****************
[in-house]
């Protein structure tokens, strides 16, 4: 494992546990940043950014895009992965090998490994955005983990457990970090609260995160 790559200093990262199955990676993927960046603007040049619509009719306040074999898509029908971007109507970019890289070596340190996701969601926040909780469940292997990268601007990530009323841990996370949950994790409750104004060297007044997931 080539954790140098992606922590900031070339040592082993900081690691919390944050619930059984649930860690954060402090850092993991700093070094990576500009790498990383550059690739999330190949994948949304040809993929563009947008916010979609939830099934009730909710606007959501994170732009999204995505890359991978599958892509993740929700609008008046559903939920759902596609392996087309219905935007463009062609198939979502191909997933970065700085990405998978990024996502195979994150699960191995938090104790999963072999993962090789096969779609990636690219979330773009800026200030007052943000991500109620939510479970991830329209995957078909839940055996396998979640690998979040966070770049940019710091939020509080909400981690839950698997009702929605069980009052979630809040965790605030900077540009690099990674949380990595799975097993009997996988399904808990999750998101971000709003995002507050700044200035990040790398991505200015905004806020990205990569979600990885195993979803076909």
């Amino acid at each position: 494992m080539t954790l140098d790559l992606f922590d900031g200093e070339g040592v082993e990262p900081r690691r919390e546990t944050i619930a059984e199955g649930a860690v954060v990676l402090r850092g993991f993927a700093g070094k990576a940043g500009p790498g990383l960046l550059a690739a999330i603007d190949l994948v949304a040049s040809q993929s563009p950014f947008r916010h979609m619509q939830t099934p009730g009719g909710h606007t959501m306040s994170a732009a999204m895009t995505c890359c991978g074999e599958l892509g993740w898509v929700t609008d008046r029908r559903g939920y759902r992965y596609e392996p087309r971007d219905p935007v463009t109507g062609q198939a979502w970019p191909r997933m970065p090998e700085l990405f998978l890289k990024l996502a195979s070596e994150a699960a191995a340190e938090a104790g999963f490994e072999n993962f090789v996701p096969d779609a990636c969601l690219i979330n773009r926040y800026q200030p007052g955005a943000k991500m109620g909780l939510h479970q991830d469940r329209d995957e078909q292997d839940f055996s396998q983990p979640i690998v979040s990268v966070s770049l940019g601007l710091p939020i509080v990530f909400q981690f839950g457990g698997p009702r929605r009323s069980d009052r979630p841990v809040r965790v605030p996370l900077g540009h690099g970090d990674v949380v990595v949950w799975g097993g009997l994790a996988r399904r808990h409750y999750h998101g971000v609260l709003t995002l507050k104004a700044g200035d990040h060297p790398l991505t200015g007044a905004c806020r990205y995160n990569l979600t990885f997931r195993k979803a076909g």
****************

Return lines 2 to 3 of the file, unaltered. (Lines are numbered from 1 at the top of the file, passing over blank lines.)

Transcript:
């Protein structure tokens, strides 16, 4: 494992546990940043950014895009992965090998490994955005983990457990970090609260995160 790559200093990262199955990676993927960046603007040049619509009719306040074999898509029908971007109507970019890289070596340190996701969601926040909780469940292997990268601007990530009323841990996370949950994790409750104004060297007044997931 080539954790140098992606922590900031070339040592082993900081690691919390944050619930059984649930860690954060402090850092993991700093070094990576500009790498990383550059690739999330190949994948949304040809993929563009947008916010979609939830099934009730909710606007959501994170732009999204995505890359991978599958892509993740929700609008008046559903939920759902596609392996087309219905935007463009062609198939979502191909997933970065700085990405998978990024996502195979994150699960191995938090104790999963072999993962090789096969779609990636690219979330773009800026200030007052943000991500109620939510479970991830329209995957078909839940055996396998979640690998979040966070770049940019710091939020509080909400981690839950698997009702929605069980009052979630809040965790605030900077540009690099990674949380990595799975097993009997996988399904808990999750998101971000709003995002507050700044200035990040790398991505200015905004806020990205990569979600990885195993979803076909």
């Amino acid at each position: 494992m080539t954790l140098d790559l992606f922590d900031g200093e070339g040592v082993e990262p900081r690691r919390e546990t944050i619930a059984e199955g649930a860690v954060v990676l402090r850092g993991f993927a700093g070094k990576a940043g500009p790498g990383l960046l550059a690739a999330i603007d190949l994948v949304a040049s040809q993929s563009p950014f947008r916010h979609m619509q939830t099934p009730g009719g909710h606007t959501m306040s994170a732009a999204m895009t995505c890359c991978g074999e599958l892509g993740w898509v929700t609008d008046r029908r559903g939920y759902r992965y596609e392996p087309r971007d219905p935007v463009t109507g062609q198939a979502w970019p191909r997933m970065p090998e700085l990405f998978l890289k990024l996502a195979s070596e994150a699960a191995a340190e938090a104790g999963f490994e072999n993962f090789v996701p096969d779609a990636c969601l690219i979330n773009r926040y800026q200030p007052g955005a943000k991500m109620g909780l939510h479970q991830d469940r329209d995957e078909q292997d839940f055996s396998q983990p979640i690998v979040s990268v966070s770049l940019g601007l710091p939020i509080v990530f909400q981690f839950g457990g698997p009702r929605r009323s069980d009052r979630p841990v809040r965790v605030p996370l900077g540009h690099g970090d990674v949380v990595v949950w799975g097993g009997l994790a996988r399904r808990h409750y999750h998101g971000v609260l709003t995002l507050k104004a700044g200035d990040h060297p790398l991505t200015g007044a905004c806020r990205y995160n990569l979600t990885f997931r195993k979803a076909g």